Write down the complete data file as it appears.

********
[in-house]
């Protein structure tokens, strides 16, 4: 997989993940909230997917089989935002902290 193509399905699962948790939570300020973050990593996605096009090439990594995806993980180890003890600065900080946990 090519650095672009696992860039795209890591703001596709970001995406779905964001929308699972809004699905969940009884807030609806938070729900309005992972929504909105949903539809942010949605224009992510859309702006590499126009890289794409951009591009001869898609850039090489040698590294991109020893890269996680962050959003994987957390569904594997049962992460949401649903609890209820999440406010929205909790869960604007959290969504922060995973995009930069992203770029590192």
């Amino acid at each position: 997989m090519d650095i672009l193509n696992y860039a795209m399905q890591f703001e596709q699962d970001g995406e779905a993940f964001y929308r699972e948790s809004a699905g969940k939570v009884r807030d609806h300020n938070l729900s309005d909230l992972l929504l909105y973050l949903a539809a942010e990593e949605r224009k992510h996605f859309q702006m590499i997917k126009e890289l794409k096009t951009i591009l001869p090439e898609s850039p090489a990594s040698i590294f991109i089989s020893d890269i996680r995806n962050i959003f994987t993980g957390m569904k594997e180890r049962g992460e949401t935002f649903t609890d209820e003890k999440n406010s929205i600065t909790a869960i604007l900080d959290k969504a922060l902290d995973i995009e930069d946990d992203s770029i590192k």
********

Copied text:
[in-house]
């Protein structure tokens, strides 16, 4: 997989993940909230997917089989935002902290 193509399905699962948790939570300020973050990593996605096009090439990594995806993980180890003890600065900080946990 090519650095672009696992860039795209890591703001596709970001995406779905964001929308699972809004699905969940009884807030609806938070729900309005992972929504909105949903539809942010949605224009992510859309702006590499126009890289794409951009591009001869898609850039090489040698590294991109020893890269996680962050959003994987957390569904594997049962992460949401649903609890209820999440406010929205909790869960604007959290969504922060995973995009930069992203770029590192």
């Amino acid at each position: 997989m090519d650095i672009l193509n696992y860039a795209m399905q890591f703001e596709q699962d970001g995406e779905a993940f964001y929308r699972e948790s809004a699905g969940k939570v009884r807030d609806h300020n938070l729900s309005d909230l992972l929504l909105y973050l949903a539809a942010e990593e949605r224009k992510h996605f859309q702006m590499i997917k126009e890289l794409k096009t951009i591009l001869p090439e898609s850039p090489a990594s040698i590294f991109i089989s020893d890269i996680r995806n962050i959003f994987t993980g957390m569904k594997e180890r049962g992460e949401t935002f649903t609890d209820e003890k999440n406010s929205i600065t909790a869960i604007l900080d959290k969504a922060l902290d995973i995009e930069d946990d992203s770029i590192k």